My young colleague, Ben Welsh, who hails from Swisher, Iowa, by way of Columbia, Mo., and Washington, D.C., quickly caught on to what we native Angelenos know subliminally.
Los Angeles has its own distinctive voice.
It’s not the plaintive howl of coyotes in the hills, the frightening screams of the Santa Ana winds or the somnolent lap of surf.
Our city’s voice, as Ben observed, is a singular human one: Vin Scully’s.
Its timbre is like no other. Hear a single syllable and, as surely as Billie Holiday is Billie Holiday, Winston Churchill is Winston Churchill and Billy Mays is Billy Mays, you know it’s Vin.
I think Scully could have been mayor if he’d wanted. Not one of our recent mayors would be recognized on a radio broadcast by more than a few of the citizens who voted for him. And none has ever once spoken in unison to 50,000 people who were at that moment watching the very spectacle he was describing.
He’s so trustworthy he would have made a great pitchman had he been so inclined. To see what I mean, listen to the commercial he recently made for the new movie “42,” about Jackie Robinson. I’m glad his only pitch has been baseball.
The closest competition I can think of for the title of L.A.'s voice is Randy Newman. For decades Los Angeles pined for its own song. Then Newman, seemingly without even trying, provided it for the 1984 Summer Olympics. The panoramic imagery and gritty detail of “I Love L.A.,” even its irony, are truer to the city it celebrates than that maudlin anthem claimed by our northern neighbor.
But that’s another genre, and Scully, remember, had been speaking to Los Angeles for 31/2 decades by the time Newman wrote his tune.
Now, if it seems I’m being gushy, I note in defense of my argument that I came to it through a painful transformation. When the Dodgers came to Los Angeles in 1958, Vin Scully was the voice of the enemy.
For anyone who relocated to Los Angeles after the Dodgers arrival, it would be hard to understand how a native could be a lifelong Pirates’ fan. You’d have to know that in the 1950s, before Los Angeles had the Dodgers, it hosted two minor league teams, the Angels and the Stars.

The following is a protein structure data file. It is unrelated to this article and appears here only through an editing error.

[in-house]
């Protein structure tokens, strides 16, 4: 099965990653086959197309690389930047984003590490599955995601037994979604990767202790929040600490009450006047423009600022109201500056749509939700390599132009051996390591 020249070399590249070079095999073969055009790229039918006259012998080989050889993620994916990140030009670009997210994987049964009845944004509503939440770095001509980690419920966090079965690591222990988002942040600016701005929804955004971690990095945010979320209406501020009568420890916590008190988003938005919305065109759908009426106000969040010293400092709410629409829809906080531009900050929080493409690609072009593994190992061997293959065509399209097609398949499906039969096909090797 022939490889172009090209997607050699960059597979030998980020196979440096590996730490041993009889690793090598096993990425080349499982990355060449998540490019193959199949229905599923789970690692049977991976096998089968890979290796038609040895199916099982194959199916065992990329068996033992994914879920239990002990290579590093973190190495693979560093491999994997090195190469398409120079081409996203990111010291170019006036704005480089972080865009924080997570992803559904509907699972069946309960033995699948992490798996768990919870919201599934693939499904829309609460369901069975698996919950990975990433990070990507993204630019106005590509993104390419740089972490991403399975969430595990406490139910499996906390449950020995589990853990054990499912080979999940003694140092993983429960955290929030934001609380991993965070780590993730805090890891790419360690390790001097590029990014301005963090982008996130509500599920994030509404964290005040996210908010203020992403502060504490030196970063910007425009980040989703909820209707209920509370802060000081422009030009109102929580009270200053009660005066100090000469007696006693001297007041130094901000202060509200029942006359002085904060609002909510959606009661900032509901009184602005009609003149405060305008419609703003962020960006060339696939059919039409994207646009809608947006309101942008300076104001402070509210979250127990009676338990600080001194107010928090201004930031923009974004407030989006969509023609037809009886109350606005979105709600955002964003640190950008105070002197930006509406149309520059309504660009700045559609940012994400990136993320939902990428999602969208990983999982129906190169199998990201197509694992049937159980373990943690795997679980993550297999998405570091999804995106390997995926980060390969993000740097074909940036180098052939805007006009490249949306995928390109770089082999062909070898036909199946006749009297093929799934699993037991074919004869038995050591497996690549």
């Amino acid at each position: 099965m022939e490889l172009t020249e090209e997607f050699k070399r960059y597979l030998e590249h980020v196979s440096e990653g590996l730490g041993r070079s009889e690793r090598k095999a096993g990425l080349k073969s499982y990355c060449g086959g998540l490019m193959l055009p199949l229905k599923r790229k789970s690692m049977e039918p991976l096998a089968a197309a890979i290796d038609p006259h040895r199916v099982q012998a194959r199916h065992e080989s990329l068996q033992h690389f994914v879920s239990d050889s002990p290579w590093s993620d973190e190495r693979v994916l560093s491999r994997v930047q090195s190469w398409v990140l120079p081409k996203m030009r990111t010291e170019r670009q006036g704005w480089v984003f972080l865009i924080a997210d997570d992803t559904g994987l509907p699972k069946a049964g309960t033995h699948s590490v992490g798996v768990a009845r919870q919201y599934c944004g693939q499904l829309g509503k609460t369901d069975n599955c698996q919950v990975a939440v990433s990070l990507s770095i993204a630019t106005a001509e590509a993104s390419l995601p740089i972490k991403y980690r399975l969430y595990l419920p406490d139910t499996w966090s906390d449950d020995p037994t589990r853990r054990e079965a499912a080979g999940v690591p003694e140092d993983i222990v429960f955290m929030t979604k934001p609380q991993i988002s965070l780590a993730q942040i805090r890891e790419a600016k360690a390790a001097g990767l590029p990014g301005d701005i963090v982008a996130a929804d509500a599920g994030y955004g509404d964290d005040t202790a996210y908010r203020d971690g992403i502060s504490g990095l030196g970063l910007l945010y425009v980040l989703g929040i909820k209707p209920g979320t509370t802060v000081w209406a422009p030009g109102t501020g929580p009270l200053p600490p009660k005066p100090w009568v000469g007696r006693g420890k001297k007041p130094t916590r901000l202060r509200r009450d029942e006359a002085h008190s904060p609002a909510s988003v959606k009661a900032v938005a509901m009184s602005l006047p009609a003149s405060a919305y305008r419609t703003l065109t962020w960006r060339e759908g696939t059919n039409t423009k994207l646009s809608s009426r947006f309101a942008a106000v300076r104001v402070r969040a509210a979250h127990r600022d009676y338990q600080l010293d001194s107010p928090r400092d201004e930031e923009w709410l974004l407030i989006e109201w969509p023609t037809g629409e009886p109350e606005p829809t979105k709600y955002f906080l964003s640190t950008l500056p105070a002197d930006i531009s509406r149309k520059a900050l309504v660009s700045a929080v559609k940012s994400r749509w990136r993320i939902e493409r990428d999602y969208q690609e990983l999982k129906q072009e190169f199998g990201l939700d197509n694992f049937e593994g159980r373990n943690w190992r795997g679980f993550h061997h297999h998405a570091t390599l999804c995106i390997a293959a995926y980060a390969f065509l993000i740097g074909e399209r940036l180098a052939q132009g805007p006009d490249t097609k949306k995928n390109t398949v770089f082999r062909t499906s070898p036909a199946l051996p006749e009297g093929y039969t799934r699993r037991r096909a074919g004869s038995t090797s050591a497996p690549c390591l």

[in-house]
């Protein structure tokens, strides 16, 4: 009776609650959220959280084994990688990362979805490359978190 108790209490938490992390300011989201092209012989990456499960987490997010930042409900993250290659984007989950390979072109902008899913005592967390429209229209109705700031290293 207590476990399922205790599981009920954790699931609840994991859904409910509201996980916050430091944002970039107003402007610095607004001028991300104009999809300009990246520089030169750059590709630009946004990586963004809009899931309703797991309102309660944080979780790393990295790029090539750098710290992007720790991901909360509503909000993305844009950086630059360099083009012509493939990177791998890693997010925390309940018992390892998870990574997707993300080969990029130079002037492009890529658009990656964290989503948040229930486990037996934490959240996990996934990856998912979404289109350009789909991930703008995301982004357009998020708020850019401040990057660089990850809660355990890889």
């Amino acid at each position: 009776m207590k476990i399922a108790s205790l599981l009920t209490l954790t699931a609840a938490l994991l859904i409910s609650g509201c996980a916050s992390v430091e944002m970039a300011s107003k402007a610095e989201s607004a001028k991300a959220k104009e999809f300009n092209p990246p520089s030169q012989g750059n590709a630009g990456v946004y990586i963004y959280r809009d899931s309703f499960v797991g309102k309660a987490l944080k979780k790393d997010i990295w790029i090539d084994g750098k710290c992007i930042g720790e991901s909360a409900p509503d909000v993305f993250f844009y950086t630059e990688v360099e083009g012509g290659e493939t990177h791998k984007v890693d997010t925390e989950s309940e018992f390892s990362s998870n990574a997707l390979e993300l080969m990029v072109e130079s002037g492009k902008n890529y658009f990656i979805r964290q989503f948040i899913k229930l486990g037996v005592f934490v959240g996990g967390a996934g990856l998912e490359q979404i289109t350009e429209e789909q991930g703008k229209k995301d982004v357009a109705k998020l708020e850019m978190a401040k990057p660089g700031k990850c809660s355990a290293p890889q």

The Stars were a Pirates farm club, and I was a Stars fan. My heroes were first base slugger Dick Stuart and double-play magician second baseman Bill Mazeroski. I followed their careers to the majors through the most memorable World Series of baseball history, when the Pirates beat the Mickey Mantle and Yogi Berra New York Yankees in seven games, capped by Mazeroski’s walk-off home run.
Though I still maintain that Roberto Clemente was the greatest right fielder of all time, I ever so slowly came to accept that Vin Scully is the one and only voice of baseball.
Of all his attributes, the most important is pace. Listening to his play-by-play is like following Beethoven’s 6th Symphony on a warm night in the Hollywood Bowl.
He shows excitement -- “Gone!” -- but never without the buildup: “Going, going.” Scully sets up every play as if he is channeling the manager’s mind, going over the subtle adjustments on the field before the pitch, explaining why and foreshadowing what might happen next.
In the 1950s, nothing was more important to a young lad than the knowledge of baseball. And Scully had the market cornered. I’ve forgotten volumes of history since then, but I’ll always remember the difference between the hit-and-run and the run-and-hit.
I was alarmed recently when my friend Ben pointed out that Scully, though far from “gone,” is at least on his first “going.” He no longer travels with the team, which means we hear less of him these days. Ben thinks we should be hearing more.
We kicked around a few ideas. The one we liked best was having Scully record that voice at LAX that tells you the white zone is only for unloading.
Another idea I had was to have Scully’s voice answer the city complaint line. Wouldn’t " Por Espanol, marque el numero uno” sound terrific in Scully’s fractured but dulcet Spanish?
Listen up, Bank of America! I’ve spent way too much time talking to your unctuous robo-voice recently. The experience would have been much more palatable if it had been Scully saying, “OK, tell me why you called?”
But you’ll have to find someone else. Vin Scully belongs to Los Angeles. And we’d better get in step to make sure he stays here, always.
As far as I’m concerned, the voice of L.A. should be heard every day in some public place. So tell me, where would you want to hear Vin Scully?